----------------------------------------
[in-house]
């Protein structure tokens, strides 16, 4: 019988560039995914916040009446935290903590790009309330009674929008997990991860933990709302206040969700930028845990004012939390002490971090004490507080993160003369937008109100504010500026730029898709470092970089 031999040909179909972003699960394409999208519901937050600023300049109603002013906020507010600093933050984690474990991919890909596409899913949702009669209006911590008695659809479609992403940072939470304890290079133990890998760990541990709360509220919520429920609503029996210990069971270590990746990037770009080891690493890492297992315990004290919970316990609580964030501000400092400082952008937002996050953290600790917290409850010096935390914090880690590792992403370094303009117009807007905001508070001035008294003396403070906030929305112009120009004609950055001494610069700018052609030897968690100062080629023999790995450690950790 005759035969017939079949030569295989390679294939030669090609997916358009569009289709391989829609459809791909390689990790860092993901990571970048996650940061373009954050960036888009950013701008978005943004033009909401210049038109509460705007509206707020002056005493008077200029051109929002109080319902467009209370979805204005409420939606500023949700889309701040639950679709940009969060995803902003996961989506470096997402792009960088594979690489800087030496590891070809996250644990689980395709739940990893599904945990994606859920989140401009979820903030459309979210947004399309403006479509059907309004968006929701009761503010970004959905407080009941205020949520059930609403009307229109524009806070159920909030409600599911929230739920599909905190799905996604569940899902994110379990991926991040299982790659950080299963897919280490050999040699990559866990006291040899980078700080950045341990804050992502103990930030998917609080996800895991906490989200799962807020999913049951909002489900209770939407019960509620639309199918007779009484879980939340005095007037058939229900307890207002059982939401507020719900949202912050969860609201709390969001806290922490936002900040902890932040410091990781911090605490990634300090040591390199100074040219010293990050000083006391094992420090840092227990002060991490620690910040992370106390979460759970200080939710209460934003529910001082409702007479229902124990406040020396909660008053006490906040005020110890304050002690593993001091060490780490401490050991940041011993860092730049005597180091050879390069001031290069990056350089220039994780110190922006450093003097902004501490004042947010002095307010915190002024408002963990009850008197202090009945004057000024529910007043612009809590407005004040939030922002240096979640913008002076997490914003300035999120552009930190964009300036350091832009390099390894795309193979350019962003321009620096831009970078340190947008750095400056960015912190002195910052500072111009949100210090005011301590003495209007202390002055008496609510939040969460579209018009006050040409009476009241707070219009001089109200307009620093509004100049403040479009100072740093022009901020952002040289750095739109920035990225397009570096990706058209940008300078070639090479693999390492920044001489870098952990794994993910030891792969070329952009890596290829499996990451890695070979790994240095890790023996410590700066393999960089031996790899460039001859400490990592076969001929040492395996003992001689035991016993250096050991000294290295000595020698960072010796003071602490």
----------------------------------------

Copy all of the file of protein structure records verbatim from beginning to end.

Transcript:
[in-house]
């Protein structure tokens, strides 16, 4: 019988560039995914916040009446935290903590790009309330009674929008997990991860933990709302206040969700930028845990004012939390002490971090004490507080993160003369937008109100504010500026730029898709470092970089 031999040909179909972003699960394409999208519901937050600023300049109603002013906020507010600093933050984690474990991919890909596409899913949702009669209006911590008695659809479609992403940072939470304890290079133990890998760990541990709360509220919520429920609503029996210990069971270590990746990037770009080891690493890492297992315990004290919970316990609580964030501000400092400082952008937002996050953290600790917290409850010096935390914090880690590792992403370094303009117009807007905001508070001035008294003396403070906030929305112009120009004609950055001494610069700018052609030897968690100062080629023999790995450690950790 005759035969017939079949030569295989390679294939030669090609997916358009569009289709391989829609459809791909390689990790860092993901990571970048996650940061373009954050960036888009950013701008978005943004033009909401210049038109509460705007509206707020002056005493008077200029051109929002109080319902467009209370979805204005409420939606500023949700889309701040639950679709940009969060995803902003996961989506470096997402792009960088594979690489800087030496590891070809996250644990689980395709739940990893599904945990994606859920989140401009979820903030459309979210947004399309403006479509059907309004968006929701009761503010970004959905407080009941205020949520059930609403009307229109524009806070159920909030409600599911929230739920599909905190799905996604569940899902994110379990991926991040299982790659950080299963897919280490050999040699990559866990006291040899980078700080950045341990804050992502103990930030998917609080996800895991906490989200799962807020999913049951909002489900209770939407019960509620639309199918007779009484879980939340005095007037058939229900307890207002059982939401507020719900949202912050969860609201709390969001806290922490936002900040902890932040410091990781911090605490990634300090040591390199100074040219010293990050000083006391094992420090840092227990002060991490620690910040992370106390979460759970200080939710209460934003529910001082409702007479229902124990406040020396909660008053006490906040005020110890304050002690593993001091060490780490401490050991940041011993860092730049005597180091050879390069001031290069990056350089220039994780110190922006450093003097902004501490004042947010002095307010915190002024408002963990009850008197202090009945004057000024529910007043612009809590407005004040939030922002240096979640913008002076997490914003300035999120552009930190964009300036350091832009390099390894795309193979350019962003321009620096831009970078340190947008750095400056960015912190002195910052500072111009949100210090005011301590003495209007202390002055008496609510939040969460579209018009006050040409009476009241707070219009001089109200307009620093509004100049403040479009100072740093022009901020952002040289750095739109920035990225397009570096990706058209940008300078070639090479693999390492920044001489870098952990794994993910030891792969070329952009890596290829499996990451890695070979790994240095890790023996410590700066393999960089031996790899460039001859400490990592076969001929040492395996003992001689035991016993250096050991000294290295000595020698960072010796003071602490």